National Flag Day
On June 14, 1777, the Second Continental Congress adopted the flag of United States. In 1916, President Woodrow Wilson issued a proclamation that officially established June 14 as Flag Day and in August 1949, an Act of Congress established National Flag Day.
National Flag Day is not an official Federal holiday, although I think it should be. It is left up to the states to observe it or not and to date only Pennsylvania has adopted it as an official state holiday. There are parades and observances by city and towns throughout the United States though. The longest-running Flag Day parade is held annually in Quincy, Massachusetts, which began in 1952.The largest Flag Day parade is held annually in Troy, New York, which typically draws 50,000 spectators. Perhaps the oldest continuing Flag Day parade is at Fairfield, Washington. Beginning in 1909 or 1910, Fairfield has held a parade every year since, with the possible exception of 1918.
The “Father of Flag Day” is Bernard J. Cigrand (1866-1932). As a 19-year-old, schoolteacher held the first recognized, formal observance of Flag Day at the Stony Hill School in Waubeka, Wisconsin in 1885. In June 1886, he publicly proposed an annual observance of the birth of the United States flag in an article titled “The Fourteenth of June,” published in the Chicago Argus newspaper. In a speech before the Sons of America, he advocated the establishing of the holiday. The organization founded a magazine, American Standard, in order to promote reverence for American emblems. Cigrand was appointed editor-in-chief. Cigrand tirelessly promoted the holiday through his articles in the magazine as well as in other magazines and newspapers.
His efforts began to pay off when on the third Saturday in June 1894, a public school children’s celebration of Flag Day took place in Chicago at Douglas, Garfield, Humboldt, Lincoln, and Washington Parks. More than 300,000 children participated, and the celebration was repeated the next year. Cigrand became president of the American Flag Day Association and later of the National Flag Day Society, which allowed him to promote his cause with organizational backing.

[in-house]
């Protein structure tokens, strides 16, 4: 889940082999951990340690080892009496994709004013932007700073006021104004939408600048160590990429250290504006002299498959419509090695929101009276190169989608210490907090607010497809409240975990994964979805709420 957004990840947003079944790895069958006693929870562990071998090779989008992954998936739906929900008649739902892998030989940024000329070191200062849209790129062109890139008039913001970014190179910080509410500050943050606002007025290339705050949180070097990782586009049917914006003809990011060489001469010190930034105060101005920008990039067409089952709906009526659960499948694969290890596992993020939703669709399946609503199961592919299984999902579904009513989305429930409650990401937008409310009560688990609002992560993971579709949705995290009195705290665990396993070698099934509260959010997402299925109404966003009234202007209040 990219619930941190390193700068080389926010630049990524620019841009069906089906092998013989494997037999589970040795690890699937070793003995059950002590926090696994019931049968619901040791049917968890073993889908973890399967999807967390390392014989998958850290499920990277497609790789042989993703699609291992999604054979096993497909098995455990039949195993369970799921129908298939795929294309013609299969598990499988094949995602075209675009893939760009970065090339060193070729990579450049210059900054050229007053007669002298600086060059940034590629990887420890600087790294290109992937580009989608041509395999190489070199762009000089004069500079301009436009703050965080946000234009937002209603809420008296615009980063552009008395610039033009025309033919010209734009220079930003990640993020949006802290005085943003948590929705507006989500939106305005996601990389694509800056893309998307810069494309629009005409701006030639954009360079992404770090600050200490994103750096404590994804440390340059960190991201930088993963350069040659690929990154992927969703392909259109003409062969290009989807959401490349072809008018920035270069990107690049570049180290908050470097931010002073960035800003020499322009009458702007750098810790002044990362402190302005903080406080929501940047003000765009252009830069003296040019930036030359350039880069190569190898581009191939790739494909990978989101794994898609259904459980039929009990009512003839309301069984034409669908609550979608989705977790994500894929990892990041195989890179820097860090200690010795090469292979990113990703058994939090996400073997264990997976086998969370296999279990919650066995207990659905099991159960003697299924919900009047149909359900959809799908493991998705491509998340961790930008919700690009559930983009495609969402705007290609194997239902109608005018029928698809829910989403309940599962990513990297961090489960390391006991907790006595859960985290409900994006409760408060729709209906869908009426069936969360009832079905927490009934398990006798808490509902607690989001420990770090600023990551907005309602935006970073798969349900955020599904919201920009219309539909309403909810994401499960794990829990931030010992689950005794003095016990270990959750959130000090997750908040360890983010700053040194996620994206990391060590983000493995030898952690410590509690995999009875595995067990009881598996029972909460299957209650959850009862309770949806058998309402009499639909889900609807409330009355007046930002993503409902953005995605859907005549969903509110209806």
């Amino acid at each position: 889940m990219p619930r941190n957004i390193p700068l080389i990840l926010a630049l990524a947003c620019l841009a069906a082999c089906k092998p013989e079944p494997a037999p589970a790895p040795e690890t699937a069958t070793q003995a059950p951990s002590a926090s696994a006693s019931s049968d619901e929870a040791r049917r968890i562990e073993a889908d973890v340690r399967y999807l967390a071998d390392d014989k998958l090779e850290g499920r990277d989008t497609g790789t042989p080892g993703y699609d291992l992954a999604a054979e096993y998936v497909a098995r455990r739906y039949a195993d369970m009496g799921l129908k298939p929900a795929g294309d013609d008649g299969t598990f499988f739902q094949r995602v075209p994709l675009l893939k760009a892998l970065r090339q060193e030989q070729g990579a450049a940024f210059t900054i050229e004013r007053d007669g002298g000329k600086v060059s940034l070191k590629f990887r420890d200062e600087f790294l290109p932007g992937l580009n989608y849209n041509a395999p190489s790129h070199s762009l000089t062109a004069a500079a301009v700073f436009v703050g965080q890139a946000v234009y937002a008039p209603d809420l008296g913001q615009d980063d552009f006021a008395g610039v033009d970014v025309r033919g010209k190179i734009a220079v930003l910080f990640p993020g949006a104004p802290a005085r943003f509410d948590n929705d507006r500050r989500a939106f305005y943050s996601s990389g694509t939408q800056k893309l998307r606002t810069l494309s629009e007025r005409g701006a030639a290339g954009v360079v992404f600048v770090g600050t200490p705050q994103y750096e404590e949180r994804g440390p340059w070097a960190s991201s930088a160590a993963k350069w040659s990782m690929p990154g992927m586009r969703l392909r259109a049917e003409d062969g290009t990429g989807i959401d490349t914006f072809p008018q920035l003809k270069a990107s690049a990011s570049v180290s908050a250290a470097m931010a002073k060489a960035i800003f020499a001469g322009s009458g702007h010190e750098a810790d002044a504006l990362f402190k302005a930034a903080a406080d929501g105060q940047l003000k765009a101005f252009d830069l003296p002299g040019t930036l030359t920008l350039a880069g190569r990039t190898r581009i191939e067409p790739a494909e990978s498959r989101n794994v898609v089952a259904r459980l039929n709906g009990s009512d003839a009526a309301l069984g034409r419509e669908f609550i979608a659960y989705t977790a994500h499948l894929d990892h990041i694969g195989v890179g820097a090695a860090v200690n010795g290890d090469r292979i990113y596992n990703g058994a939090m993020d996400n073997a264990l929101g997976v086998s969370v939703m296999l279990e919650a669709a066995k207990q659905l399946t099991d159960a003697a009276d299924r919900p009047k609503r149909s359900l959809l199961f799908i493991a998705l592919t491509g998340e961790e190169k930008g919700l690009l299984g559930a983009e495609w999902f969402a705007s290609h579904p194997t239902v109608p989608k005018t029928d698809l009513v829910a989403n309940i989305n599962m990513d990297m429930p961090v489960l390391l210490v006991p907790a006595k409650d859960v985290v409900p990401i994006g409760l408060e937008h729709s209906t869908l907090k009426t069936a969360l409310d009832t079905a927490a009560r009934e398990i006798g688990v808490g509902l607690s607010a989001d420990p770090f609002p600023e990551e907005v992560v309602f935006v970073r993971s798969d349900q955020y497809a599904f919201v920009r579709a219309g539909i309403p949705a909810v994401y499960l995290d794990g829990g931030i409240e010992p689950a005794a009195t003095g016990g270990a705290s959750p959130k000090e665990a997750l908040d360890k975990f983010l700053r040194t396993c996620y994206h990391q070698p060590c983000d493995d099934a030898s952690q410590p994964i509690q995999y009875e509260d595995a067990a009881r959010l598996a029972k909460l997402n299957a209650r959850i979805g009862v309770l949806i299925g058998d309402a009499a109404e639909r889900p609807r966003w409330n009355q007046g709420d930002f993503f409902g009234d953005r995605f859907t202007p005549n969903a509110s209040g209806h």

To celebrate Flag Day, of course, one would fly the Flag. Before you do, though may I suggest you read the United States Flag Code, which establishes advisory rules for display and care of the flag of the United States. It is Chapter 1 of Title 4 of the United States Code. I think one would be amazed at not only how many “rules” there are but also how many each of us break.
As a military brat and as a former Girl Scout, I learned as a child how to treat the flag. There are things that I see today and every day that bother me in regards to the use and care of our Flag. Things such as letting the sun set on Old Glory. Yes, that is in the code. One should not let the sun go down with the Flag flying. You can leave it up 24/7 but you really need to illuminate it during nighttime. Another is the Flag should never be displayed lower than any other flag. I see this in the neighborhood where someone is flying the favorite sports team flag and then the United States Flag, almost as if they thought “oh yea, its Flag day put up the Flag” and instead of taking their team flag down just add the US flag under it. Another is using the flag for advertising. Yes advertising. The Code says, “The flag should never be used for any advertising purpose. It should not be embroidered, printed, or otherwise impressed on such articles as cushions, handkerchiefs, napkins, boxes, or anything intended to be discarded after temporary use. Advertising signs should not be attached to the staff or halyard.”
You can go HERE to read the United States Code. You will find however, that most of the code is nothing more than respect for the symbol of our great country.